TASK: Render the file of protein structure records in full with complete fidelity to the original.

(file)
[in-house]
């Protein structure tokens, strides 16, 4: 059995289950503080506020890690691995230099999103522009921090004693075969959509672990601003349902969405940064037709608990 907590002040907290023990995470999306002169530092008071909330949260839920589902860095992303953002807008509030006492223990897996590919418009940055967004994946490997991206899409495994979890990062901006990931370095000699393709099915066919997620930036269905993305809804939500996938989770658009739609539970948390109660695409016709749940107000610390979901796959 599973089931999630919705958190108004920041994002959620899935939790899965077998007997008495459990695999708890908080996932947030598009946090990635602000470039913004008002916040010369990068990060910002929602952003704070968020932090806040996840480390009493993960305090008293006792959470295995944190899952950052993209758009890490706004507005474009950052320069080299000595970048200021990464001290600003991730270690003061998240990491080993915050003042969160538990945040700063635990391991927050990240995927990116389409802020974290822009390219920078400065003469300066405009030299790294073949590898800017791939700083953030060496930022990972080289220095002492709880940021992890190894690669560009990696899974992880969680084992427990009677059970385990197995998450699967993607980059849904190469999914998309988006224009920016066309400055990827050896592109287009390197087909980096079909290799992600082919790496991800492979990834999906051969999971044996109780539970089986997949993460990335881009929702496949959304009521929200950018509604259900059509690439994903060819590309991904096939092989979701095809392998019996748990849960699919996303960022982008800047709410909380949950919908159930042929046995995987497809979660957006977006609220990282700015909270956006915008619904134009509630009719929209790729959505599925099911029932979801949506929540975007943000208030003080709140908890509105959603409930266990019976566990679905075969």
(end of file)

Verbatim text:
[in-house]
């Protein structure tokens, strides 16, 4: 059995289950503080506020890690691995230099999103522009921090004693075969959509672990601003349902969405940064037709608990 907590002040907290023990995470999306002169530092008071909330949260839920589902860095992303953002807008509030006492223990897996590919418009940055967004994946490997991206899409495994979890990062901006990931370095000699393709099915066919997620930036269905993305809804939500996938989770658009739609539970948390109660695409016709749940107000610390979901796959 599973089931999630919705958190108004920041994002959620899935939790899965077998007997008495459990695999708890908080996932947030598009946090990635602000470039913004008002916040010369990068990060910002929602952003704070968020932090806040996840480390009493993960305090008293006792959470295995944190899952950052993209758009890490706004507005474009950052320069080299000595970048200021990464001290600003991730270690003061998240990491080993915050003042969160538990945040700063635990391991927050990240995927990116389409802020974290822009390219920078400065003469300066405009030299790294073949590898800017791939700083953030060496930022990972080289220095002492709880940021992890190894690669560009990696899974992880969680084992427990009677059970385990197995998450699967993607980059849904190469999914998309988006224009920016066309400055990827050896592109287009390197087909980096079909290799992600082919790496991800492979990834999906051969999971044996109780539970089986997949993460990335881009929702496949959304009521929200950018509604259900059509690439994903060819590309991904096939092989979701095809392998019996748990849960699919996303960022982008800047709410909380949950919908159930042929046995995987497809979660957006977006609220990282700015909270956006915008619904134009509630009719929209790729959505599925099911029932979801949506929540975007943000208030003080709140908890509105959603409930266990019976566990679905075969």